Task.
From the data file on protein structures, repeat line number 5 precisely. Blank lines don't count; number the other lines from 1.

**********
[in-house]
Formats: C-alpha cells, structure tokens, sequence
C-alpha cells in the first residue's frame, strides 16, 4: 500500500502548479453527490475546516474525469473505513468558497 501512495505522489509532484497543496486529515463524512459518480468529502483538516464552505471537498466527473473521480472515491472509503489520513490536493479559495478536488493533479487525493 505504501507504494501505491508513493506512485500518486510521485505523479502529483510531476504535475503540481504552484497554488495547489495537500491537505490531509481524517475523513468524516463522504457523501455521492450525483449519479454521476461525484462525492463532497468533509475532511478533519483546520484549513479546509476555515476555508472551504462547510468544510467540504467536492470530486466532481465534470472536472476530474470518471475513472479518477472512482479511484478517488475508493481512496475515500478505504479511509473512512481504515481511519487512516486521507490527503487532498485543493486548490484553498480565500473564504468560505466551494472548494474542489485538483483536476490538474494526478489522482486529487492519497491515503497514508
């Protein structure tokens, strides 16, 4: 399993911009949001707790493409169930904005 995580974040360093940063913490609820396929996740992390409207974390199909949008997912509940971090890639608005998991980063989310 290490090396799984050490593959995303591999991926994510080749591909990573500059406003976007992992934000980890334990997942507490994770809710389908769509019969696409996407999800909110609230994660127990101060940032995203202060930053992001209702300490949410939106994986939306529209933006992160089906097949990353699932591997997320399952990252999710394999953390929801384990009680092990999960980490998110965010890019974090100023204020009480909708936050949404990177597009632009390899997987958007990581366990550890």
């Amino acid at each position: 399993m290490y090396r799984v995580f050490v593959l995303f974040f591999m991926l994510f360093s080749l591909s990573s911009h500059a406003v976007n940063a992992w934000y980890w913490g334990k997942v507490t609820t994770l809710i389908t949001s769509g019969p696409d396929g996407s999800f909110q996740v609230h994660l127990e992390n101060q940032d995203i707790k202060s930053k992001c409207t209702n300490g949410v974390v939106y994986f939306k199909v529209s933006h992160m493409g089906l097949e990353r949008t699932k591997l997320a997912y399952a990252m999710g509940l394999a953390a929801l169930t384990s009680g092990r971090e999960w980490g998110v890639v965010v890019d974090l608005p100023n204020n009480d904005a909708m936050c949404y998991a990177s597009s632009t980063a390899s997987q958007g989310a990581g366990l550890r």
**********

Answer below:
């Amino acid at each position: 399993m290490y090396r799984v995580f050490v593959l995303f974040f591999m991926l994510f360093s080749l591909s990573s911009h500059a406003v976007n940063a992992w934000y980890w913490g334990k997942v507490t609820t994770l809710i389908t949001s769509g019969p696409d396929g996407s999800f909110q996740v609230h994660l127990e992390n101060q940032d995203i707790k202060s930053k992001c409207t209702n300490g949410v974390v939106y994986f939306k199909v529209s933006h992160m493409g089906l097949e990353r949008t699932k591997l997320a997912y399952a990252m999710g509940l394999a953390a929801l169930t384990s009680g092990r971090e999960w980490g998110v890639v965010v890019d974090l608005p100023n204020n009480d904005a909708m936050c949404y998991a990177s597009s632009t980063a390899s997987q958007g989310a990581g366990l550890r």